I’ve been working as an LPN now at this facility for a month and a half. I worked pretty much my whole three week break between summer and fall semesters–getting in my three weeks of orientation before fall semester started August 31. I’ve worked 4 shifts on my own now. It is crazy to be the nurse. Who knew that scared little April would now be the nurse standing at the little cart in the hall–passing meds and being responsible for a hall of precious, elderly folks? I cannot express enough how incredible my weeks of orientation and my first four shifts by myself have gone!! Honestly, it is the grace of God that they all far exceeded my expectations and went so much better and were so much less stressful than I ever imagined. God is good. I have nothing more to say.

As I mentioned, this past summer has been very busy and full of changes. But it has been so RICH–in relationships, in wonderful experiences, in personal growth, in good (although sometimes stressful) changes, and in new things. I am so incredibly blessed, and in so many ways “living the dream.” And I don’t say that lightly.

June 15 marked the beginning of my RN year of nursing school. It’s hard to believe I’m in my second to last semester of nursing school. Everyone says nursing school flies, and they couldn’t be more right. It is so encouraging to look back at this time last year and see how much I’ve changed, grown, and learned. How one year can change a person!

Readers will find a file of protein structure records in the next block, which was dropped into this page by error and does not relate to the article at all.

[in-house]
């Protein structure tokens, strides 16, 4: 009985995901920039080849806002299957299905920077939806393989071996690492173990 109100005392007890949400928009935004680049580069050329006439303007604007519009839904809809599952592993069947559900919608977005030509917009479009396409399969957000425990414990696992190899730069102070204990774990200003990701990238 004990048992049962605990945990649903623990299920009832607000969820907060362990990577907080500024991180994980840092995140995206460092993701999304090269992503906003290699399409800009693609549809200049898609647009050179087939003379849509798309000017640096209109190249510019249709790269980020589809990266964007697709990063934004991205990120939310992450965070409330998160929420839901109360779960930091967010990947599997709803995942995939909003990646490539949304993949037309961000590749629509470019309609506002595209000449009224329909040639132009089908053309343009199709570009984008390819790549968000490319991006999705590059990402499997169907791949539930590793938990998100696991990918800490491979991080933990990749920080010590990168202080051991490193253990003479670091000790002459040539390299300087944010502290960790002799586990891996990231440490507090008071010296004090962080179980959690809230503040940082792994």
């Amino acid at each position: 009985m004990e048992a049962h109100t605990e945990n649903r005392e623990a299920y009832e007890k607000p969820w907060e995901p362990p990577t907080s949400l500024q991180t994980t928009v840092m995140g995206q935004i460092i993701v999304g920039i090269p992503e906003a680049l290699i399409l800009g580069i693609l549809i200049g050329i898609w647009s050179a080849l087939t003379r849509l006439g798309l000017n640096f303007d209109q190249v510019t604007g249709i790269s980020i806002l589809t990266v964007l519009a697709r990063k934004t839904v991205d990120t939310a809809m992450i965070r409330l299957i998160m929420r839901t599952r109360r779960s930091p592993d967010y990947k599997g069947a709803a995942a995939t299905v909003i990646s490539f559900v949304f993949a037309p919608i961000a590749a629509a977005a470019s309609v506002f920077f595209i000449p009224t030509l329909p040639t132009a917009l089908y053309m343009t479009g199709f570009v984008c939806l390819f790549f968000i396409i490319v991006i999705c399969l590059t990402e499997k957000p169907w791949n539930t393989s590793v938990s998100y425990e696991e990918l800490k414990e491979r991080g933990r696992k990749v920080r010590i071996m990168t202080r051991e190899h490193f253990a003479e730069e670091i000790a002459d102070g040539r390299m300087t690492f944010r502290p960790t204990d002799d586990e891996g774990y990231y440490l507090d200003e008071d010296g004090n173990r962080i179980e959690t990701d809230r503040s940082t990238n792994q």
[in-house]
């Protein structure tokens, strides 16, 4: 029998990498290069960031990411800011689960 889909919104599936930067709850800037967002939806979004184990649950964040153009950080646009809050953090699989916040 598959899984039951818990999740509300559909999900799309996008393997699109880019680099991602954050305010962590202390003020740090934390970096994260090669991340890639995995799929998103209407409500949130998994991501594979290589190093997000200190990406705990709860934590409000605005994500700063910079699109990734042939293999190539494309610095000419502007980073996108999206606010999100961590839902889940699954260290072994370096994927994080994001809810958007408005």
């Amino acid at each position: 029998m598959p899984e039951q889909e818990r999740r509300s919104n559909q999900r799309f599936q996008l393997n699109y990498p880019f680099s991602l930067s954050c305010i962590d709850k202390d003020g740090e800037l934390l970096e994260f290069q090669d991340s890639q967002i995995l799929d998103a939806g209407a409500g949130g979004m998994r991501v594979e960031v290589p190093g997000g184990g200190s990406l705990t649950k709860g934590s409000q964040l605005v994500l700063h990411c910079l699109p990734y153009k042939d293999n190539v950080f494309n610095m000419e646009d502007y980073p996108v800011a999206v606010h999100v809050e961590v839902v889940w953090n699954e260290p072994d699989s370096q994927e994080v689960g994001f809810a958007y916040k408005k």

Tomorrow marks the last day of week 3/16 of this semester. One more week and I’ll be 1/4 of the way through. Sometimes I just can’t keep up!

My two classes this semester are Mental Health Nursing and Complex Medical Surgical Nursing. It is lovely to have only two classes to focus on, although I think they are harder and I’m going to have to step up my studying game a bit. No more of this cramming several hours before the test bit, fly by the seat of my pants bit like I did this past summer.

I am particularly enjoying what we are learning in mental health right now about therapeutic communication and active listening techniques. I have been reading about it in my textbook and thinking about the use of these techniques in my personal relationships and picking out ones I use or should be using. [And ones other people should be using but aren’t. ;)] In fact, just tonight, I sat across from my brother at supper and consciously noted when I employed certain techniques. Truly fascinating. I think everyone, especially those interested in developing really good relationships, should read the chapter on therapeutic communication techniques. In any relationship, listening well, knowing how to ask specific questions, seek clarification, be nonjudgmental, express openness and attention with appropriate body language, encourage description of perceptions, encourage expression of how a situation made the person feel, and so much more would be helpful.